“A man had a fig tree growing in his vineyard, and he went to look for fruit on it but did not find any. So he said to the man who took care of the vineyard, ‘For three years now I’ve been coming to look for fruit on this fig tree and haven’t found any. Cut it down! Why should it use up the soil?’

‘Sir,’ the man replied, ‘leave it alone for one more year, and I’ll dig around it and fertilize it. If it bears fruit next year, fine! If not, then cut it down.’

Luke 13:6-9

What?! No fruit for the last three years?! A smart practical farmer would do one thing. Cut it down and plant something else that’ll guarantee a crop.

But here, in our passage, we see a farm-hand, perhaps a hired gardener. He says to the owner, “Boss, let’s give it one more chance. Let’s leave it alone for just one more year. I’ll dig around it. Add some fertilizer.  If it bears fruit next year, great; but if not, then let’s cut it down.”

To the owner, that fig tree was just another plant. But to the gardener, he cared for it. He likely invested his time, energy, sweat and tears into caring for it. He knew that tree he tended each day. Maybe he even had a name for it. He didn’t want to see his efforts go to waste because he was the one who cared for it. He knew what it was capable of. He didn’t want to give up on that plant. He’s a patient gardener who knows about holding out for hope—maybe because he’s seen it happen before.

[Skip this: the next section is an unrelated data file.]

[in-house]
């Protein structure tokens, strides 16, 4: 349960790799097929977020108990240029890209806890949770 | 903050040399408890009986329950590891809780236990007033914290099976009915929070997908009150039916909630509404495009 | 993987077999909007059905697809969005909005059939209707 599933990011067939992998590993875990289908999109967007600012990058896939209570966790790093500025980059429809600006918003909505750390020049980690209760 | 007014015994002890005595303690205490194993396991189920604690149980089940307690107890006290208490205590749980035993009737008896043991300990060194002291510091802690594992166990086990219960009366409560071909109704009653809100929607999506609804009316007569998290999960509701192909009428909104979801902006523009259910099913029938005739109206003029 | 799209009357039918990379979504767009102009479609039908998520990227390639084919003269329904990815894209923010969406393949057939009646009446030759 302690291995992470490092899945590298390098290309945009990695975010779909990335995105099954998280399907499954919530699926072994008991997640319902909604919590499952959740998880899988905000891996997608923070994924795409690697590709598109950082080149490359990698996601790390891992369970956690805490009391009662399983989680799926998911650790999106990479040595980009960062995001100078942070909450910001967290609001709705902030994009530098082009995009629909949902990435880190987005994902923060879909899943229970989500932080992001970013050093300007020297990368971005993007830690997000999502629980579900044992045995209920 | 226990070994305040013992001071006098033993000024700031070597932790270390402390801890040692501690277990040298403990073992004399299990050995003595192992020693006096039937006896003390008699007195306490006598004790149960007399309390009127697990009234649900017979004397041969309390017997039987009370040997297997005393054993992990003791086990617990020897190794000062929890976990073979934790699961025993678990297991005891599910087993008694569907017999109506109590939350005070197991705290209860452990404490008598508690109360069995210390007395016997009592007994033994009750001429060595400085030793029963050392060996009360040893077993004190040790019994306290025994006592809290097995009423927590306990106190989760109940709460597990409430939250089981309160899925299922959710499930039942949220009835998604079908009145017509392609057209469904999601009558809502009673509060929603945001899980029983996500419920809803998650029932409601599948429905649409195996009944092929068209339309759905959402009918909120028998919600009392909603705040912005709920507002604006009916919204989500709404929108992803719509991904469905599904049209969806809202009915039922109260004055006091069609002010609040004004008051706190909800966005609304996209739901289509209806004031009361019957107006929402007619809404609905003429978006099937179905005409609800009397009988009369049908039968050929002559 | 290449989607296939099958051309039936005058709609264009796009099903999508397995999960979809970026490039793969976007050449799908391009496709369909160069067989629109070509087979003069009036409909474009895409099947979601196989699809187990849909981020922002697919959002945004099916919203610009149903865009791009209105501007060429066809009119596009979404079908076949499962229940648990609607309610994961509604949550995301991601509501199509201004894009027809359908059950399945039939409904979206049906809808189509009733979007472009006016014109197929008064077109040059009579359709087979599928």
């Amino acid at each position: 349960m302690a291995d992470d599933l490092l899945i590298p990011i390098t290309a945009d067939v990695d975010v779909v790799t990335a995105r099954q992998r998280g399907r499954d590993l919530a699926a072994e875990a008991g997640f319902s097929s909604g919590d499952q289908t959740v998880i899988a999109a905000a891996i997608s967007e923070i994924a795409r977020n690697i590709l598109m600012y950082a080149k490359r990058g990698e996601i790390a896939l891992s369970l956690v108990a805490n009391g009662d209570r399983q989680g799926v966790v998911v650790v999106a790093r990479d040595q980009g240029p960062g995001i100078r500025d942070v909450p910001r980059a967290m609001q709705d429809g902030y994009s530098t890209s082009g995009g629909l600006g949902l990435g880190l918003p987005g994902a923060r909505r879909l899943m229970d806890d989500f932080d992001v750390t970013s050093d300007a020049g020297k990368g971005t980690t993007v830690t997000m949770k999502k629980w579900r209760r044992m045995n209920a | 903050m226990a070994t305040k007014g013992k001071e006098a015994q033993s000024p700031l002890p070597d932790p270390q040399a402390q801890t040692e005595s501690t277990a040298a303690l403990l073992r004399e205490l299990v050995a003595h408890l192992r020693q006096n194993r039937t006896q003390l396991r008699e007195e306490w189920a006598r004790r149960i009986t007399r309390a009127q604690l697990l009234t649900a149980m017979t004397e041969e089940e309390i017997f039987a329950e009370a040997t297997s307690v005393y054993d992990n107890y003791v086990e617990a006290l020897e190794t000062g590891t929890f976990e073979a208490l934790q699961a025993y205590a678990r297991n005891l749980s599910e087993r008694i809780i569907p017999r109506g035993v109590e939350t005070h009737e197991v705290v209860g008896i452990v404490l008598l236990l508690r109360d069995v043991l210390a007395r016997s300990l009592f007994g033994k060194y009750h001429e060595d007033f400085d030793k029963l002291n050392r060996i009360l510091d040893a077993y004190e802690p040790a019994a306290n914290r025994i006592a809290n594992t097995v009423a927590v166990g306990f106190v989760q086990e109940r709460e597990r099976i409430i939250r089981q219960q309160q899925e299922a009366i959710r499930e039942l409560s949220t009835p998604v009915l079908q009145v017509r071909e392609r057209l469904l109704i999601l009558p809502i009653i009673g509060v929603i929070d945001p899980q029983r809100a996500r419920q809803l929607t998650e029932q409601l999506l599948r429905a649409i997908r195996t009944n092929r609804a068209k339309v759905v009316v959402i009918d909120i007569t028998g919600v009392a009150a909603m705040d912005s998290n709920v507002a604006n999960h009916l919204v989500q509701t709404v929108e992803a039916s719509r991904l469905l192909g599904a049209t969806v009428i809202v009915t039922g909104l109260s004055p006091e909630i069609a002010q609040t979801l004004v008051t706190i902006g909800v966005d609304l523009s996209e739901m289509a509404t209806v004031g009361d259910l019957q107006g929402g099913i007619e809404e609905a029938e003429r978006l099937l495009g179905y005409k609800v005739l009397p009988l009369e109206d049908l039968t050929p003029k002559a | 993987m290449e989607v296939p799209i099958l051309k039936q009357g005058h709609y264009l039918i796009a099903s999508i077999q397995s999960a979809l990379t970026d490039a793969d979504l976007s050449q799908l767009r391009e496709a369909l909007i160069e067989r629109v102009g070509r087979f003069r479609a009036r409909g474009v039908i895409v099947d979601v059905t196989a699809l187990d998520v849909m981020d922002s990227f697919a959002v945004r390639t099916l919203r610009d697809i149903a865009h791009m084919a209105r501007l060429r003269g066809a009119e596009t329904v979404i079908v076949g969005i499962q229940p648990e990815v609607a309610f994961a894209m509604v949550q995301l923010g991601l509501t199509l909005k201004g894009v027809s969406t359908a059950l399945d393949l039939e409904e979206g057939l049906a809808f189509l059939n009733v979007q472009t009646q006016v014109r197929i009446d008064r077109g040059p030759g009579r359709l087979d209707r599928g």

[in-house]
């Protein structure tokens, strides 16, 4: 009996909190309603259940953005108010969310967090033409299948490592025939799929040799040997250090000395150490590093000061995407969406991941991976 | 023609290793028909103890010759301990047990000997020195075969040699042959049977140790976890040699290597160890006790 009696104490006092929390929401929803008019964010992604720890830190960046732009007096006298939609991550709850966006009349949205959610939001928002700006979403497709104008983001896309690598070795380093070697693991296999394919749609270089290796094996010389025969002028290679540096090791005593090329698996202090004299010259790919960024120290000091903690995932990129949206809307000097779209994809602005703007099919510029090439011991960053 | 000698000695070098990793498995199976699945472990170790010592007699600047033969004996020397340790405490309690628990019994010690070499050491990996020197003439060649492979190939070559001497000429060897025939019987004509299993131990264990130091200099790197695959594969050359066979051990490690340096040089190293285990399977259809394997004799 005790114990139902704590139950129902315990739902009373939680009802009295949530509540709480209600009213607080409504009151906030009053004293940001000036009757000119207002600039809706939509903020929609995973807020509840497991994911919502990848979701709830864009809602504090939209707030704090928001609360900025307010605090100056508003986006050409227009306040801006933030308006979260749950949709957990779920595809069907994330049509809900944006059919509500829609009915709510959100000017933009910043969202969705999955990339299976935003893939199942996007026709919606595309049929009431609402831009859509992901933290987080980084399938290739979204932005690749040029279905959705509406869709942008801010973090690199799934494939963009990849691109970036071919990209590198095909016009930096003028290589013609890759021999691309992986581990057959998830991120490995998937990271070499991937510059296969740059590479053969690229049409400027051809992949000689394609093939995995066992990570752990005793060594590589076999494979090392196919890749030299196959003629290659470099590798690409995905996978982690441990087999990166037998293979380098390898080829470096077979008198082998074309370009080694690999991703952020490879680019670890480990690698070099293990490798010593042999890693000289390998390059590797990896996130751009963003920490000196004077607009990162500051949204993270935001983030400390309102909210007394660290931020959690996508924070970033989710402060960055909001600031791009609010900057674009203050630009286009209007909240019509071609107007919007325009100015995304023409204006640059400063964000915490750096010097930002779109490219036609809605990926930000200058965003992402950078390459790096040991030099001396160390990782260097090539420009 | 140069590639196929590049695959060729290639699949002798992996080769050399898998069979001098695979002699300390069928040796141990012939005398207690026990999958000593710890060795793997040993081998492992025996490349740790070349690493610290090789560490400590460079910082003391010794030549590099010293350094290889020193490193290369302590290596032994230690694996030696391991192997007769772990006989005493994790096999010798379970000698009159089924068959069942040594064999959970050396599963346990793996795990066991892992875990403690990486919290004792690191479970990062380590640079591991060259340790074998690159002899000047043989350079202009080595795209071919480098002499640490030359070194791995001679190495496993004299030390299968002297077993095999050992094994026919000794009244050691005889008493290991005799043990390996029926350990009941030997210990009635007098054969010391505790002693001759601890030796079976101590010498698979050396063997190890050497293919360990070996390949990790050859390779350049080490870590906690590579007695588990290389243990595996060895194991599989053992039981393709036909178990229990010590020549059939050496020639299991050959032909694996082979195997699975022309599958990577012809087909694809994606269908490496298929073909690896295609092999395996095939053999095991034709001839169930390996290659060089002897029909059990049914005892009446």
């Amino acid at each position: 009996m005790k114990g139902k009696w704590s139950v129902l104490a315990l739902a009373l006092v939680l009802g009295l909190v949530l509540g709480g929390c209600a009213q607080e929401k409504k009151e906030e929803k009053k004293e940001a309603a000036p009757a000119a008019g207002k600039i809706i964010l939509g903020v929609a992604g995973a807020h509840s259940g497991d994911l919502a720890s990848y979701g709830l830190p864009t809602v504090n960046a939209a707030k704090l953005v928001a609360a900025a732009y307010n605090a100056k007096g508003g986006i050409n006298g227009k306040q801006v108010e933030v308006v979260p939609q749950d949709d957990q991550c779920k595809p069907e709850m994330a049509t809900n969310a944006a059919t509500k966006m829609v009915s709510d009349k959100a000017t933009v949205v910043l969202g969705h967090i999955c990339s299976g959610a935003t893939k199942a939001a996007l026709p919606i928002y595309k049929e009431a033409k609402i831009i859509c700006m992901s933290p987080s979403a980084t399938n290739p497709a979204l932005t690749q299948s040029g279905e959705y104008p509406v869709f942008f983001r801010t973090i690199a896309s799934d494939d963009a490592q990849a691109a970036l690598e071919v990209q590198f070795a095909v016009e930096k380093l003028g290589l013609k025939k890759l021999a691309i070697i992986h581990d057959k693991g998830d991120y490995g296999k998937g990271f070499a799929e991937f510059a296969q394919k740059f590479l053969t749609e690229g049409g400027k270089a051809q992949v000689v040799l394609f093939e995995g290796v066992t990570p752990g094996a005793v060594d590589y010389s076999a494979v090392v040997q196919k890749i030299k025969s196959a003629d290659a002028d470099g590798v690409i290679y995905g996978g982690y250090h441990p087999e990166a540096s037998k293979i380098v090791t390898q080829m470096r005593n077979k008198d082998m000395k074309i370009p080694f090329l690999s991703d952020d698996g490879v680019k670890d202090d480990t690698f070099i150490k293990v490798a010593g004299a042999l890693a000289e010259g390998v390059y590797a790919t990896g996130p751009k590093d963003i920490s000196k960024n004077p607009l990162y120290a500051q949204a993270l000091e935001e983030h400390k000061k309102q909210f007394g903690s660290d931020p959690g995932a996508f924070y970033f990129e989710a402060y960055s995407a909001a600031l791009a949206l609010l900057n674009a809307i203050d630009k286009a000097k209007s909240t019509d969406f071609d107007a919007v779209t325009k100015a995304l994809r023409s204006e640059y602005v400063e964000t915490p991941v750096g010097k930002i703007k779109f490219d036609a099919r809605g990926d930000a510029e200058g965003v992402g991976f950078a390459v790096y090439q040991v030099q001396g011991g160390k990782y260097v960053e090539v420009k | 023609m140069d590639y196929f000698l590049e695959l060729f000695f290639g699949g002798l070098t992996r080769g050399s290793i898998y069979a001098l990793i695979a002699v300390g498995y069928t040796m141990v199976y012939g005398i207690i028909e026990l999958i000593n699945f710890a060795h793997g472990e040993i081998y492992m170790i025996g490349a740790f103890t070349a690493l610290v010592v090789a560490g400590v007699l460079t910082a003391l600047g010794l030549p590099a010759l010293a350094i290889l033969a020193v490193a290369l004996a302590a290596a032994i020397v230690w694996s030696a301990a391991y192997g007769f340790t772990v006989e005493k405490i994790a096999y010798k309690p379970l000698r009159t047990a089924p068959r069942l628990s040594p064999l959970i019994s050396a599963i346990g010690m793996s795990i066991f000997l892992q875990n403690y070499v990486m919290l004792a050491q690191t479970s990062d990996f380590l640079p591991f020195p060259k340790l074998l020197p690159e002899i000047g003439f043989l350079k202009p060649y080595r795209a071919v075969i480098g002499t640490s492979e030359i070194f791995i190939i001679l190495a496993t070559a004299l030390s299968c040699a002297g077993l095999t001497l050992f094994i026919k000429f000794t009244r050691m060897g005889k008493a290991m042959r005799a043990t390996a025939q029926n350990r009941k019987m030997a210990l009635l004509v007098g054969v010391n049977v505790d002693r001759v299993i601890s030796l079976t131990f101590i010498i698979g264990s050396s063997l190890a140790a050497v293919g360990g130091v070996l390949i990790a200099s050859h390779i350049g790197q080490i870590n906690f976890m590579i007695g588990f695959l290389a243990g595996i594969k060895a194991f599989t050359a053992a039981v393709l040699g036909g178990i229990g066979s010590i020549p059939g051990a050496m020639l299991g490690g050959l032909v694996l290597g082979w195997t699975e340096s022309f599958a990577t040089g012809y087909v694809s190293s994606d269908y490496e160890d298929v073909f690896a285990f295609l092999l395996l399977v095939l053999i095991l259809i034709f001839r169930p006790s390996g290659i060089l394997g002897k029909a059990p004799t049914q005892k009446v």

This parable of the gardener and the fig tree actually shows us good news. This gardener is a typology of Christ in our lives. Just as this gardener held out hope for the fig plant, Christ the Lord is also holding out hope for us.

Like this gardener, Jesus invested his blood, sweat and tears into our lives. He died for us on the cross and he wants to see us produce fruit. He wants to see a good harvest in our lives. So what would this fruit or harvest in our own lives look like? Jesus was speaking about repentance.

In this season of Lent, we are called to enter into a place of repentance. Jesus told this parable to give his followers a message. He is saying something like this. “I want to see hearts repent. I hope to see changes in your lives.” Otherwise, like the fig tree analogy, God may come to cut it down. Jesus was reminding us that God is saving us from destruction.

Jesus’ message to his followers is the same for us today. It’s still a message to warn those who might be feeling a little too comfortable in their spiritual state. When we are too comfortable where we are in this life. We let our guard down. We become complacent in our faith. We also care less about the people around us. We care less about the well-being of our friends and family and even of society. People might become an obstacle, or an object or just a tool for our own benefit. But God is holding out hope for us because God wants to change the direction in all of our lives. That’s the essence and reason for this story of the gardener of the fig tree.

Imminent death at our doorstep